Construction Law Insights

Mediko, P.C. v. Roanoke, 2018 Va. Cir. LEXIS 623 (Cir. Ct. Roanoke Cnty, Nov. 9, 2018)

Roanoke County (the “County”) serves as the fiscal agent for the Western Virginia Regional Jail Authority (“WVRJA”) and handles procurements for the WVRJA. On November 8, 2016, the County published a request for proposals (“RFP”) for healthcare services for inmates of the jail pursuant to the Virginia Public Procurement Act (“VPPA”). The RFP requested sealed, formal proposals from qualified firms and stated that the contract would not necessarily be awarded to the lowest bidder, but would be awarded to the proposer who could best meet the requirements based on the criteria enumerated in Virginia Code § 2.2-4301. Mediko, P.C. (“Mediko”) submitted a bid. After various meetings and conversations, Mediko thought the County and WVRJA had

moved Mediko through the first and second stages of the procurement process and were prepared to offer Mediko a contract. However, the County issued a Notice of Intent to Award (“NOI”) the contract to Correct Care Solutions, LLC (“CCS”). Mediko filed a bid protest, claiming that the County’s NOI to CCS was arbitrary and capricious given the WVRJA’s ongoing negotiations with Mediko. In response, the County and WVRJA cancelled the original RFP and rejected all proposals pursuant to Virginia Code § 2.2-4319.

Mediko then filed a Complaint and later an Amended Complaint. Mediko’s Amended Complaint requested that the RFP be reinstated, contract negotiations with Mediko be resumed, and the contract be awarded to Mediko. The County and WVRJA filed a demurrer, arguing that Mediko’s Amended Complaint omits key language in Virginia Code § 2.2-4360(B) that allows a public body to cancel an award and that Mediko was not entitled to injunctive relief because it had not alleged irreparable harm and inadequate remedy at law.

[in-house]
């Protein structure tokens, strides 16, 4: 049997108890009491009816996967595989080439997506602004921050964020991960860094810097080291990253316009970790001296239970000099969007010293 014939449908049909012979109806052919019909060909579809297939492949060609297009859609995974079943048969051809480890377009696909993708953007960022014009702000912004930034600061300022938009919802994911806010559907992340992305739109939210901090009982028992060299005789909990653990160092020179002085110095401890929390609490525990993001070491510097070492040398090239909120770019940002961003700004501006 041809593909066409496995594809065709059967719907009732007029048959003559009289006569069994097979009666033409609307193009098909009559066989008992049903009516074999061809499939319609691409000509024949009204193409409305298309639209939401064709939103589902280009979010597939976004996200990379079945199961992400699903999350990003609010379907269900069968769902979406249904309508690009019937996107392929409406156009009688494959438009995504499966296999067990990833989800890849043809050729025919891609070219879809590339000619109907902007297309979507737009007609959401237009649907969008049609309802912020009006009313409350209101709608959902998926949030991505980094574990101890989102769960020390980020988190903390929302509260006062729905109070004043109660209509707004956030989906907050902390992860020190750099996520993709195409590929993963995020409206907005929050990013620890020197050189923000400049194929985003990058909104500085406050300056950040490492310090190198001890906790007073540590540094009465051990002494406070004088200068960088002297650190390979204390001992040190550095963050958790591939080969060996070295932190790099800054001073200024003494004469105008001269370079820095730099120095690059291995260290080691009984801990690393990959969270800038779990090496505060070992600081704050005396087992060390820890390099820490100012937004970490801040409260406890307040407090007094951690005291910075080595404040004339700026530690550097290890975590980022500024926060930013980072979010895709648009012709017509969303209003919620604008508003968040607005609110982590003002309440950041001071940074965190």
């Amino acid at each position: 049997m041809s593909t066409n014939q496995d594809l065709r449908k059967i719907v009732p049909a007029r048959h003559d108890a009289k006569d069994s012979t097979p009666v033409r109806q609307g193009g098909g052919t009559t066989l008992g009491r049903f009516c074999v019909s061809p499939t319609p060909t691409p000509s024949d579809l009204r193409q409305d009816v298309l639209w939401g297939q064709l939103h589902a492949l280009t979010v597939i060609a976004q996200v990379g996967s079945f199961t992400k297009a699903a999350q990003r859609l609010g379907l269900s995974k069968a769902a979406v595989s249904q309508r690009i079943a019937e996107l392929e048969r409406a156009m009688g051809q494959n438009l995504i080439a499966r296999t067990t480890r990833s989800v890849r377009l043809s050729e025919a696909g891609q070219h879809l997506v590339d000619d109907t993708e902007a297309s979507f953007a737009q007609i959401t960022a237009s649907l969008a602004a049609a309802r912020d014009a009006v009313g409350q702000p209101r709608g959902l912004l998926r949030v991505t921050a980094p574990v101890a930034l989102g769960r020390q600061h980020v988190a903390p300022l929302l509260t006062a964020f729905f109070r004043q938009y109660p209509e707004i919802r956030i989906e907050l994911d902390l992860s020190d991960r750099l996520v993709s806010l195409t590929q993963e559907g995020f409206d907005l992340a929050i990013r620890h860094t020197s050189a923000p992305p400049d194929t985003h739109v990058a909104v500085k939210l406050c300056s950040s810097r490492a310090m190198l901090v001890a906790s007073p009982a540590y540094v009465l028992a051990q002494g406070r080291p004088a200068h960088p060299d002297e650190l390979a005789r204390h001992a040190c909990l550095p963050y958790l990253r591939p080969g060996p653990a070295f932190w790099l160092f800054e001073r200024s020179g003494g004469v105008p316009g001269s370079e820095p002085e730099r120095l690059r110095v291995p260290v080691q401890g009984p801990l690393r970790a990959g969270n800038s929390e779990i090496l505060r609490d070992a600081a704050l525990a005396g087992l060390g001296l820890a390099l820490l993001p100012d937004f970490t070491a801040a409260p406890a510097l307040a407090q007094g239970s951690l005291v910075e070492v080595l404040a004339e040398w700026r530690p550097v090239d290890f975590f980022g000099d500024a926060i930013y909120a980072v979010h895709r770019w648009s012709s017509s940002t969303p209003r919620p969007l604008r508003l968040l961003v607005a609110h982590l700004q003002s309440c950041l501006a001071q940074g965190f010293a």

The Court granted the demurrer on the condition that the County and WVRJA reopen bidding on a new RFP. The cancellation of the RFP was not arbitrary and capricious because the County and WVRJA complied with the VPPA, cancelled the original RFP award, and intended to reopen bidding on a new RFP. It is not within the Court’s discretion to alter the statutory relief afforded by the VPPA. Mediko’s only relief under the VPPA with respect to a proposed contract award is the cancellation of the proposed award. Upon the County’s reopening of bidding on a new RFP, Mediko can submit a new bid. Mediko was not entitled to injunctive relief because adequate legal remedies are available to Mediko (i.e. submit a new bid in response to a new RFP). Mediko’s Amended Complaint was also moot because Mediko had already obtained the full relief afforded to it under the VPPA. Additionally, the County could not be held liable under Mediko’s Amended Complaint because a fiscal agent acting on behalf of its principal cannot be held responsible under Virginia’s common law.

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